В начале апреля группа российских учителей в рамках поездки, организованной туристическим агентством «Учительской газеты» «КРУГ-тур» (образовательные туры и семинары по всему миру), побывала в США. О визите делегации педагогов в школу в Калифорнии – Redwood Middle School, рассказывается в статье американской газеты «Thousand Oaks Acorn». Мы публикуем ее на английском языке.
BRIDGING NATIONS—Principal Steve Lepire listens as 13yearold student Anna Kravchenkl, a fluent Russian speaker, tells a delegation of teachers and principals from her native country about her school life and college plans during the delegation’s visit on April 3. teacher Michelle ’s sixthgrade math and science class grew by 18 last week as the school welcomed a delegation of Russian educators. As part of their goal of learning about the American education system—evidence of an improving relationship between the former Cold War rivals—the group visited on April 4. Before ’s class, the group stepped into Gini Bartley’s class, where students were engaged in a handson physics experiment. Leming said the tour was brief but wellorganized. Superintendent Jeff Baarstad asked to host the group. Polozhevets said the delegation enjoyed its time at . http://www.toacorn.com/news/20120412/Schools/_Middle_School_welcomes_Russian_delegation_.html
Redwood Middle School welcomes Russian delegation for visit
By Stephanie Sumell
BRIDGING NATIONS—Principal Steve Lepire listens as 13-yearold Redwood student Anna Kravchenkl, a fluent Russian speaker, tells a delegation of teachers and principals from her native country about her school life and college plans during the delegation’s visit on April 3. RICHARD GILLARD/Acorn Newspapers Redwood Middle School teacher Michelle Taranto’s sixth-grade math and science class grew by 18 last week as the school welcomed a delegation of Russian educators.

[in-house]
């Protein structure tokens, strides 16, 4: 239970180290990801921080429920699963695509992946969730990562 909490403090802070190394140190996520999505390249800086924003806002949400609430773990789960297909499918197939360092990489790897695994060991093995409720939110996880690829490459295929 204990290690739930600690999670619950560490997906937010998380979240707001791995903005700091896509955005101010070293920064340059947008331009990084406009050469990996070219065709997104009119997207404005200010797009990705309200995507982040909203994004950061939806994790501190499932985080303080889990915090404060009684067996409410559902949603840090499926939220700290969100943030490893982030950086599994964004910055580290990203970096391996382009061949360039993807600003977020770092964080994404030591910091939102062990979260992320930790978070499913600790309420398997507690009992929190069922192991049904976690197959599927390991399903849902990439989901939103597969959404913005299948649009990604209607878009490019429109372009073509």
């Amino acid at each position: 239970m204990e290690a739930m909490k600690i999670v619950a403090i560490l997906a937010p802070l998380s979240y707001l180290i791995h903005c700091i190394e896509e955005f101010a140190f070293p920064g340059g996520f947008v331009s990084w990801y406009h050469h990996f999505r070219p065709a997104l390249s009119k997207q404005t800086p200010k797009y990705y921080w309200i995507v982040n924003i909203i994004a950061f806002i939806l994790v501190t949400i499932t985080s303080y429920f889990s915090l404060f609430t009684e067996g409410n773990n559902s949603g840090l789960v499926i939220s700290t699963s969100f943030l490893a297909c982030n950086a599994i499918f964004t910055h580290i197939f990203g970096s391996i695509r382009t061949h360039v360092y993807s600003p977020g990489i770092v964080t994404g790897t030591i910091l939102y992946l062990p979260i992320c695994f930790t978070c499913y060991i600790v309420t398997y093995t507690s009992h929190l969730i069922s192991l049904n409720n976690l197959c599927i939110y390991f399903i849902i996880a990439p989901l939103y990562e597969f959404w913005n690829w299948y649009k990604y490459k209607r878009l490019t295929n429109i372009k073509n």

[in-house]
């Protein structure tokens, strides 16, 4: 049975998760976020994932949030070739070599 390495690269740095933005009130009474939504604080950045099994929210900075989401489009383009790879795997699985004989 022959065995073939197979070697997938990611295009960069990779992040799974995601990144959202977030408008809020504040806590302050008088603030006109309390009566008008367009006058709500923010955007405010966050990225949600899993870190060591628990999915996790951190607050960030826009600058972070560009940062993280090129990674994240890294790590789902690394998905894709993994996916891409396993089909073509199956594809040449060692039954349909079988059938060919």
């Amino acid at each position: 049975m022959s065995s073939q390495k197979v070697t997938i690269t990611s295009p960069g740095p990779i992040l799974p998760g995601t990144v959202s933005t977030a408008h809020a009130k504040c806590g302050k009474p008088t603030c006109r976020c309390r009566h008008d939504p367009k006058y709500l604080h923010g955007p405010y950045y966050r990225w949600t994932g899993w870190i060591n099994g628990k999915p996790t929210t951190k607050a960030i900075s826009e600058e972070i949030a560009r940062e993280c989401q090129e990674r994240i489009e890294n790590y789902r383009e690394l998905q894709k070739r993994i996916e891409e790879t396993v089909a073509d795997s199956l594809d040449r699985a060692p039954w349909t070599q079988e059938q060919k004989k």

“They seemed like very warm and friendly people,” Taranto said of the group, made up mostly of teachers and principals on a 12- day visit to the United States with the Russian Association for Civic Education.
As part of their goal of learning about the American education system—evidence of an improving relationship between the former Cold War rivals—the group visited Redwood on April 4.
Taranto said she enjoyed showing the visitors her classroom’s Promethean board, an interactive whiteboard that allows teachers to present diagrams from a resource library, click and drag images, surf the Internet and insert video clips.
Taranto’s students can answer questions using hand-held remote controls, allowing her to see which students got the answer correct and which did not.
The Russians, who use similar boards in their country, were surprised by the students’ willingness to speak with them.
“Kids here are more open than in Russia,” said Peter Polozhevets, the association’s president. “There, school is more disciplined. More serious.”
Before Taranto’s class, the group stepped into Gini Bartley’s class, where students were engaged in a hands-on physics experiment.
“The students were working in teams to put together rockets with 2-liter bottles,” said Steven Lepire, the middle school’s principal. “The group was quite intrigued with the collaborative effort of the project.”
Polozhevets said he particularly enjoyed seeing Bartley’s classroom because middle school students in Russia do not take a general science course.
“In a few years we would like to open up new subjects in science,” he said.